Microorganisms and nanoparticles
NANOMICRO is a bioremediation project for soils involving the injection of exogenous microorganisms that are capable of feeding on the pollution present in these soils. Substrates enabling the correct development of exogenous and endogenous microrganisms (c-to-d present in polluted soils) are injected at the same time as the exogenous microorganisms. The original idea for the NANOMICRO project is to use nanoparticles to stimulate the growth and activity of exogenous microrganisms.
In order to understand the progress that has been made in terms of the depollution of soils, it is neccessary to take a look at the pollution itself. Pollution is a major problem because soils keep chemical products in their “memory”: organic pollutants such as dioxins, PCBs (polychlorobiphenyls) or PAHs (polycyclic aromatic hydrocarbons) as well as high levels of heavy metals such as lead, fertilizers, insecticides, antifungal products as well as weed-killers affect soils. Soils are an essential element of biodiversity because they contain 80% of the entire biomass. In the light of these facts and the urgent need to preserve these spaces, the European Commission launched a thematic strategy for the protection of soils which was adopted in 2007. Other local initiatives have also been initiated. In Wallonia, a decree relating to the remediation of soils has been in existence since 2004 completed by another decree dating from the end of 2008 relating to soil management, sets out a basis for the coordinated treatment of potentially polluted soils, while previously, the legislation only covered two kinds of sites: dumps and service stations. In addition, increased funding has been allotted to the restoration of sites earmarked for redevelopment (SAR) in the context of the Marshall Plan. It is in this context that the project NANOMICRO is to be seen, financed jointly by the Wallonia Regional Government and two industrial companies SANIFOX (coordinator of the project) and Artechno(4). The academic partners to the project are the Wallonia Centre of Industrial Biology(5) and the Department of Chemical Engineering – Nanomaterials Catalysis and Electrochemistry to which Stéphanie Lambert-Jamoulle, who is a research associate at the FNRS and also an assistant lecturer, belongs. These two research laboratories belong to the University of Liege. The NANOMICRO project was launched in January 2013 for a duration of 4 years. It aims to study and test the interaction between nanoparticles and microorganisms and their impact on the depollution of aromatic hydrocarbons in soils. The first results are just beginning to be published (6).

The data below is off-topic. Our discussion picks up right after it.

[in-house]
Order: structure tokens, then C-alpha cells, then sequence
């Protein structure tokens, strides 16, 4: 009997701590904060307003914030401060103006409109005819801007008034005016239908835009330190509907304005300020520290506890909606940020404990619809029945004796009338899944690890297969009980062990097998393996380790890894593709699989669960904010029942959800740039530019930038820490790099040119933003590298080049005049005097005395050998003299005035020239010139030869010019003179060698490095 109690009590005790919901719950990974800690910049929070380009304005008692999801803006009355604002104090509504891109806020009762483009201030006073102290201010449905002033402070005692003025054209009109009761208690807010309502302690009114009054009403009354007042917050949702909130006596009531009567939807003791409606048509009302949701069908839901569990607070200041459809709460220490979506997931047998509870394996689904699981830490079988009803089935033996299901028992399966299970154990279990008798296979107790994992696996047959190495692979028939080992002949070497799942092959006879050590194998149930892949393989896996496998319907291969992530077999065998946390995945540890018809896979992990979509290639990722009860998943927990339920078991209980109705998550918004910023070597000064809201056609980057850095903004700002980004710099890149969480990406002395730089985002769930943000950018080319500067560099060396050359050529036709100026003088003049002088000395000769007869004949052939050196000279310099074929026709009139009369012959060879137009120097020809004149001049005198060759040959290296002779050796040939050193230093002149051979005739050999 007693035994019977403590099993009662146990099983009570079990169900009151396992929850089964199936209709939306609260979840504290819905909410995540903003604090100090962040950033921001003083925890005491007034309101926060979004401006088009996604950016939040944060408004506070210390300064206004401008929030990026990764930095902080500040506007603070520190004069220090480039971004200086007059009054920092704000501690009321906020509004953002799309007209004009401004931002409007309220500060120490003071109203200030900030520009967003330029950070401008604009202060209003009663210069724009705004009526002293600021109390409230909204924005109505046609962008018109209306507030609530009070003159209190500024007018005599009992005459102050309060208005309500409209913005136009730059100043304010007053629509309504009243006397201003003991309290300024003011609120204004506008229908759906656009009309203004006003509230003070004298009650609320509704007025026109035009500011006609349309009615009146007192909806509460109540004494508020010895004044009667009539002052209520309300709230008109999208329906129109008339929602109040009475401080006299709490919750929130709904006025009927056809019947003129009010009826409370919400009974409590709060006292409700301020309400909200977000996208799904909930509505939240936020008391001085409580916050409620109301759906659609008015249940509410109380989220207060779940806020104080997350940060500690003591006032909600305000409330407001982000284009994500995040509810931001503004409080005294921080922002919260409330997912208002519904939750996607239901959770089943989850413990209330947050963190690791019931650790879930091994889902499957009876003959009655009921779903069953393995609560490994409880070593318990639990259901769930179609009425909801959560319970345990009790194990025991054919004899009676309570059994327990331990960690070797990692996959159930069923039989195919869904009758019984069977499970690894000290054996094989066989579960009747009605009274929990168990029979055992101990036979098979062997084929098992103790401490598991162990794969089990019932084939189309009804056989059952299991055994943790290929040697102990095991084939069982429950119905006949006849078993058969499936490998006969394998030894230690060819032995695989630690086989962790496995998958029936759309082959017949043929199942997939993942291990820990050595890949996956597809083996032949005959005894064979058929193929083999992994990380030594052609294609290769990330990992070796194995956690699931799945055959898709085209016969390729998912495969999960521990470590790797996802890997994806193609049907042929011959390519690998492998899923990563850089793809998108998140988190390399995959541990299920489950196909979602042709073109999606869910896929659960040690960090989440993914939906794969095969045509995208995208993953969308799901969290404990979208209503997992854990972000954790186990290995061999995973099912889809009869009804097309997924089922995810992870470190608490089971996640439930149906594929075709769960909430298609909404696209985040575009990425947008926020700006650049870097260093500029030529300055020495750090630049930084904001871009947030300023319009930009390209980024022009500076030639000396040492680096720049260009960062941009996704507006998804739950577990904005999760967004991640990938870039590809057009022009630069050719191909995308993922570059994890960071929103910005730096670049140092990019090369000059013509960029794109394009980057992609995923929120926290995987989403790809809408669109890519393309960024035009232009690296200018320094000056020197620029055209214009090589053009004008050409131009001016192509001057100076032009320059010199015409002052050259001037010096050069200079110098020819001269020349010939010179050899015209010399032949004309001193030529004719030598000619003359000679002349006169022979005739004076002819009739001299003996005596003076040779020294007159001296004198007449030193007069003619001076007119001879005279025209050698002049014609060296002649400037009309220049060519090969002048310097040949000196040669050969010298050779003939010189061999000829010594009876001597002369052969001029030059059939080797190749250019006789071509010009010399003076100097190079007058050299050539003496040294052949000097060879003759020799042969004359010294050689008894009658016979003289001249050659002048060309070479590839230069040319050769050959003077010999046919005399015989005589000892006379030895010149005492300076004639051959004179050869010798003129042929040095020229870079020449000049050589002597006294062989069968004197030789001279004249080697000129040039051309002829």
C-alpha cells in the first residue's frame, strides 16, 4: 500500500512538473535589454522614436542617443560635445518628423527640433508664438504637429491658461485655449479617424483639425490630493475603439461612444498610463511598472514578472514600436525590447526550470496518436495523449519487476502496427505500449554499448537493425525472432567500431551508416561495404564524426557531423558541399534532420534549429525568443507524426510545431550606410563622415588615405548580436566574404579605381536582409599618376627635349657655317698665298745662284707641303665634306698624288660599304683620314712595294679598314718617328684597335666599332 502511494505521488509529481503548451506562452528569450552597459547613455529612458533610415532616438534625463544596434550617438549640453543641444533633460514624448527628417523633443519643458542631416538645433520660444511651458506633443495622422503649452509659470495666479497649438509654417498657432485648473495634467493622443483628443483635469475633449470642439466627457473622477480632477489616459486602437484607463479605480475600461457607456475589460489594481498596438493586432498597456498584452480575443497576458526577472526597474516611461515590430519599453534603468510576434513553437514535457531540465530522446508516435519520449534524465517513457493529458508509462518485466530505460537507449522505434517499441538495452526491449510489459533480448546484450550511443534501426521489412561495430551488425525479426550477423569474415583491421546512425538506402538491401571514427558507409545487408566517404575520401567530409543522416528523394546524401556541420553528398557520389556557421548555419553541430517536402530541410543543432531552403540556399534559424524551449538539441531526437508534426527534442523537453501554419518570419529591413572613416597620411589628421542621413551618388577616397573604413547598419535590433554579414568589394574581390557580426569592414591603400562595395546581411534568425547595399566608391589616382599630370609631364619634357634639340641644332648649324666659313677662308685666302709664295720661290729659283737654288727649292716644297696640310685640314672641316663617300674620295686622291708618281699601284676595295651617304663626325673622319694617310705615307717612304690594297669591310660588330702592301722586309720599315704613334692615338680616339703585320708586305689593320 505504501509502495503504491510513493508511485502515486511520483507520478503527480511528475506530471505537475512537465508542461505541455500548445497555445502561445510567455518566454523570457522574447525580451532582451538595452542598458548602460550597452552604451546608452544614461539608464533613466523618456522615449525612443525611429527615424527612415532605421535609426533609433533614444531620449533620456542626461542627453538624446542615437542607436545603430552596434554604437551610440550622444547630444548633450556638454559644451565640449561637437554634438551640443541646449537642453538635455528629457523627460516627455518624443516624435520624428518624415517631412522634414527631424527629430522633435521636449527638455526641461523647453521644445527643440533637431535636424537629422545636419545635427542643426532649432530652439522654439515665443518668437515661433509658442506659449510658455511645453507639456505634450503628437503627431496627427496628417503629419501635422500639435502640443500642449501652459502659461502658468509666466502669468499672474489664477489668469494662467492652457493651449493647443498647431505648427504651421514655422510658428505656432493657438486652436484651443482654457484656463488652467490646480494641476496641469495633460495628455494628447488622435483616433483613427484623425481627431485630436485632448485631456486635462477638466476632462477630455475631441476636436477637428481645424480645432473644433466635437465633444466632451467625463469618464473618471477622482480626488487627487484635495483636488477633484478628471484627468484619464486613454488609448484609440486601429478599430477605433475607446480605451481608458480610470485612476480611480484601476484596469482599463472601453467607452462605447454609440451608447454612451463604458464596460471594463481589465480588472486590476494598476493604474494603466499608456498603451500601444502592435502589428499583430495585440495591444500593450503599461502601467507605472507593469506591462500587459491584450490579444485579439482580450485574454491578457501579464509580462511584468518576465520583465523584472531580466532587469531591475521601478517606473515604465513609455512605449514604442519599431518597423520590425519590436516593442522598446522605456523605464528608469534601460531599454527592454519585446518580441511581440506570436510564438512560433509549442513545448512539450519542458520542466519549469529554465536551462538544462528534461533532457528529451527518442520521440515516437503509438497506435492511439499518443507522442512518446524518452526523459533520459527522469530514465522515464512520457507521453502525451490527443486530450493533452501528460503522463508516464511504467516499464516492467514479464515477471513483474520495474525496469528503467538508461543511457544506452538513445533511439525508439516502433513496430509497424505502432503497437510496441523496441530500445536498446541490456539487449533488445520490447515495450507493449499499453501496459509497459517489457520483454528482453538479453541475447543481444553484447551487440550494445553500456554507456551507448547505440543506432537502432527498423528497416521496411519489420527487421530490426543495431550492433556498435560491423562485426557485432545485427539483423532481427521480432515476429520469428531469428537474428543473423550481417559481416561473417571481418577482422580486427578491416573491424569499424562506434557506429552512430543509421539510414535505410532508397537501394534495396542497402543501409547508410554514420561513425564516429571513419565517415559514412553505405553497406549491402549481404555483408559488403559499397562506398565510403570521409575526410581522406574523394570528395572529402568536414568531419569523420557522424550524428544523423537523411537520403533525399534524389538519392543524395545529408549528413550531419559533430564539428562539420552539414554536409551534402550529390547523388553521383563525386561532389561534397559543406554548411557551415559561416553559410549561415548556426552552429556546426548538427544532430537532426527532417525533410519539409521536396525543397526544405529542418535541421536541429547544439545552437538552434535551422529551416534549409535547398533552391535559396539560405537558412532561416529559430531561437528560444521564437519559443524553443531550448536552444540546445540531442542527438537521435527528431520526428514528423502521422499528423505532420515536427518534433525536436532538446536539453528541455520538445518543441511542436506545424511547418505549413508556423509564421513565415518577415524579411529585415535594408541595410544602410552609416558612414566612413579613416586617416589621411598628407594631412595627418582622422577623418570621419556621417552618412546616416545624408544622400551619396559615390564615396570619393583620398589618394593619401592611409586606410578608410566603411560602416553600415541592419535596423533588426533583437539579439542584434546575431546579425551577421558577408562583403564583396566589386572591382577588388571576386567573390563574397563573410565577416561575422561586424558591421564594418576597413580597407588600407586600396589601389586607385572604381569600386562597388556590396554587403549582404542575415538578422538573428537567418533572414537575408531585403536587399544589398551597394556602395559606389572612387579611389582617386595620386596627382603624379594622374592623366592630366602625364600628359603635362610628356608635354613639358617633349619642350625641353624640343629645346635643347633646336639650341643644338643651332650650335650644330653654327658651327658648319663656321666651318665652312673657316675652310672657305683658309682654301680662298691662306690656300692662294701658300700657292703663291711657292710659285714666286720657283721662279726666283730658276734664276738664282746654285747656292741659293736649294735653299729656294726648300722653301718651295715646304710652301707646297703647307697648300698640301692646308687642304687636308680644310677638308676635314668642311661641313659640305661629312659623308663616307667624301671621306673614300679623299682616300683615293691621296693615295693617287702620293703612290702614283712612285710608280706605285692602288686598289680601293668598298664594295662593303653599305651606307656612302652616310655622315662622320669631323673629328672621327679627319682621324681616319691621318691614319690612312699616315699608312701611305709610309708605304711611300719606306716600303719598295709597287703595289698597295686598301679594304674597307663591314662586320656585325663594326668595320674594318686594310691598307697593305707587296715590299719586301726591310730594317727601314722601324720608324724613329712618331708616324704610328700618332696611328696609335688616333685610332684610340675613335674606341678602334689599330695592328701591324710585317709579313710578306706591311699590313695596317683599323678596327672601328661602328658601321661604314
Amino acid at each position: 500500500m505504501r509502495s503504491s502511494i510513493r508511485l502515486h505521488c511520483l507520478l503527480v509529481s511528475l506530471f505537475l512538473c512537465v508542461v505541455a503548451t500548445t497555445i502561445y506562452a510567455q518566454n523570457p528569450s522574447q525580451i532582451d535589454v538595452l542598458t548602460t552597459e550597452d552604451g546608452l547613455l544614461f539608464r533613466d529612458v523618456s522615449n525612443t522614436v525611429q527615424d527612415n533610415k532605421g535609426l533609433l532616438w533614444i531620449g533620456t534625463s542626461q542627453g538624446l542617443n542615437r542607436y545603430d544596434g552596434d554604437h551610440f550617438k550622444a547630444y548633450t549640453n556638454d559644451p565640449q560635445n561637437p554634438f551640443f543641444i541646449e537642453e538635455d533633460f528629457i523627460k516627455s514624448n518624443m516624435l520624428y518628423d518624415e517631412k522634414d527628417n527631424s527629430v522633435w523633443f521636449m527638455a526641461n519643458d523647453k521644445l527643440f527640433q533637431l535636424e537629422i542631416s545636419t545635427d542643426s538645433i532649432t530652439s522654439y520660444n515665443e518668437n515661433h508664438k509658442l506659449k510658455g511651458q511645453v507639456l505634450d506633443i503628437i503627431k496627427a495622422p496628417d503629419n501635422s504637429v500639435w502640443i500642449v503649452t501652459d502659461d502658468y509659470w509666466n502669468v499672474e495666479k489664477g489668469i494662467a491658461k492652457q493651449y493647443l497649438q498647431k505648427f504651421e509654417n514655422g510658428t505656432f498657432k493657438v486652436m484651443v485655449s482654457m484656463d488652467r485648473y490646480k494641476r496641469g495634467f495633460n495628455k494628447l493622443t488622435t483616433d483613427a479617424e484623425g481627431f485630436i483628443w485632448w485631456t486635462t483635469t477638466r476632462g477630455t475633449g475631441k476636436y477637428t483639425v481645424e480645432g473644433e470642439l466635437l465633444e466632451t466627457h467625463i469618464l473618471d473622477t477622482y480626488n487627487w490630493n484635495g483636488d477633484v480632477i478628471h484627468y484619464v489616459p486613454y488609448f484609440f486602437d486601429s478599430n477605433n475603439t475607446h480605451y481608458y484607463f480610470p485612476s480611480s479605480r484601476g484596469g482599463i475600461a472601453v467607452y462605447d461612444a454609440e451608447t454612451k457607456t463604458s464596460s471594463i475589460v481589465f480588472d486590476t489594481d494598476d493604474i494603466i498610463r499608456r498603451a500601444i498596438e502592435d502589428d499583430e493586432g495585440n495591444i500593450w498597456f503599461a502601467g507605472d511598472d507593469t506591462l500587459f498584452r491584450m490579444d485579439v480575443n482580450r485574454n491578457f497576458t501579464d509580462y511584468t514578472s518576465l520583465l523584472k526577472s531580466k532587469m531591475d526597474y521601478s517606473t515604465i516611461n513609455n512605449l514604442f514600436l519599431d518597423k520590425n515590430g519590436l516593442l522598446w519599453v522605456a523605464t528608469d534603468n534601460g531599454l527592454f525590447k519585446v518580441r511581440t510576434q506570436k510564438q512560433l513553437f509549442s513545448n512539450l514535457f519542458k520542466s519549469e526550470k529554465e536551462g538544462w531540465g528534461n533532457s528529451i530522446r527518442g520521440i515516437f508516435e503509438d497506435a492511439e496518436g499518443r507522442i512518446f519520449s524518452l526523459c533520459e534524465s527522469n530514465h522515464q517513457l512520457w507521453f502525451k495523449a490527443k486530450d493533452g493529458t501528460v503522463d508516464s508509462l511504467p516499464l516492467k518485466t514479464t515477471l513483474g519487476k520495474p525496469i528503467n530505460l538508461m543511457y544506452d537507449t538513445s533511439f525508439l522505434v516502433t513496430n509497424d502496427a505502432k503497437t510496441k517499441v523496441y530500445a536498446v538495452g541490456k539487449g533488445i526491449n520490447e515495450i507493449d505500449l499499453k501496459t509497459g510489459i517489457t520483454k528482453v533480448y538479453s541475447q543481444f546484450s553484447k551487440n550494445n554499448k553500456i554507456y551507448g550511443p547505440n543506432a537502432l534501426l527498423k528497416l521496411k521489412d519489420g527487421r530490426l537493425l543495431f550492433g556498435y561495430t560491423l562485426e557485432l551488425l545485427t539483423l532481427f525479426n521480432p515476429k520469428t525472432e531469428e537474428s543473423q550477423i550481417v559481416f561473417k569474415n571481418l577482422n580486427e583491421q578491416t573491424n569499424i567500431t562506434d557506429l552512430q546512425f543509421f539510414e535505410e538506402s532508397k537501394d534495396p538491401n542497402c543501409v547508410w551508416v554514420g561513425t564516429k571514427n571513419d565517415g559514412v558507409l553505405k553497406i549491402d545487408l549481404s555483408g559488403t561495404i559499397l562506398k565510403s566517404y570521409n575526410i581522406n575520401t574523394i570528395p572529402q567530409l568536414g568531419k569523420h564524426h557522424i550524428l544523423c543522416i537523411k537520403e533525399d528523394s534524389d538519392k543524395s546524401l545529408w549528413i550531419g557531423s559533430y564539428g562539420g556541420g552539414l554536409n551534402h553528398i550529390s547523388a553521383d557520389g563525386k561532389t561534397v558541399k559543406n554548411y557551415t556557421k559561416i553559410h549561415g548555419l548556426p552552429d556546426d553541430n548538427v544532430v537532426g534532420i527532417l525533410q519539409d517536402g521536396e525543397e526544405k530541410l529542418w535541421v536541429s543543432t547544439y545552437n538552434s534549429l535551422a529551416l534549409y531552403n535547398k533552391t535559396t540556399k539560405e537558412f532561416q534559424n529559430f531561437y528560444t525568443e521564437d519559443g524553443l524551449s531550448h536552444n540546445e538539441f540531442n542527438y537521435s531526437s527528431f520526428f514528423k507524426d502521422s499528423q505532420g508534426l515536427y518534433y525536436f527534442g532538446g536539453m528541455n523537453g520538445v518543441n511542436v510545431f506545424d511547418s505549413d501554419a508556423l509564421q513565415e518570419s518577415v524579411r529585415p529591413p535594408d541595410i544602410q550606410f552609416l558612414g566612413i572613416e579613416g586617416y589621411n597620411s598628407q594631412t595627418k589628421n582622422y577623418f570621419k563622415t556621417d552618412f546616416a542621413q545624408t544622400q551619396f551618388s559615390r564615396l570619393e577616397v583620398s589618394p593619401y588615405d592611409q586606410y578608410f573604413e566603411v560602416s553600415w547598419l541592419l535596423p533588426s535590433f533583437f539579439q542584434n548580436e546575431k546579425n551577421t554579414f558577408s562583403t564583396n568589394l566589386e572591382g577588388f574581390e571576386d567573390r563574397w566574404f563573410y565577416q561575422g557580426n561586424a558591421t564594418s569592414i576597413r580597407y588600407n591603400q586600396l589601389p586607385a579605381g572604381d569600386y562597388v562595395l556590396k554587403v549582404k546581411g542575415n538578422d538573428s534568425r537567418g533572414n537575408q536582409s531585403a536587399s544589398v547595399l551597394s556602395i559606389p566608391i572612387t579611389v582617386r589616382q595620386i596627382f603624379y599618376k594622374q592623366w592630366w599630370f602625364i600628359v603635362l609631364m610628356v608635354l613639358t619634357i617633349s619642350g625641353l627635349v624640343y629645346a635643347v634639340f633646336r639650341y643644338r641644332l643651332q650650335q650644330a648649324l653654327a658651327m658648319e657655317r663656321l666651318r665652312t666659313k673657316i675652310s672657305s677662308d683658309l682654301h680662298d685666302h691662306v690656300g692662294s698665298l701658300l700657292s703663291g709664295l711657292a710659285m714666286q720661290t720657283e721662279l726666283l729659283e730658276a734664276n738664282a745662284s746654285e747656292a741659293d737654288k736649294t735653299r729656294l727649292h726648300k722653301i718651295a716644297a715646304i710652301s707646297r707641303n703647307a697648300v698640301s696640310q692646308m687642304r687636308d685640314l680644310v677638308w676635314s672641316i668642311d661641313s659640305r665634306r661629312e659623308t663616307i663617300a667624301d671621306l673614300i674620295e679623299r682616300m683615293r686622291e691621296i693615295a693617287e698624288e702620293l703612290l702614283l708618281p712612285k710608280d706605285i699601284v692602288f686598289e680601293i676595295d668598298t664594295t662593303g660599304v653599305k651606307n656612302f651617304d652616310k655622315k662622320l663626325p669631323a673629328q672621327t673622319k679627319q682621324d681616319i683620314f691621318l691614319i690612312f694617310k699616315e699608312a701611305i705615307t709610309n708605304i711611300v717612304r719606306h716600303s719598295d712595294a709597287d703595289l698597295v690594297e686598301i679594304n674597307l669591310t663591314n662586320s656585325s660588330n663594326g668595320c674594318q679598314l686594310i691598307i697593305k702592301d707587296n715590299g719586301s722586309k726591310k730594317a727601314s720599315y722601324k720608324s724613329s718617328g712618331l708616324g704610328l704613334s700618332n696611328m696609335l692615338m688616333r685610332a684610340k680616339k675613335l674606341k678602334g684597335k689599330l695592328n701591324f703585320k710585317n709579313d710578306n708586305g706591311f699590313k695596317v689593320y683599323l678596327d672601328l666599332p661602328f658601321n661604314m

Participating in the perfection of bioremediation techniques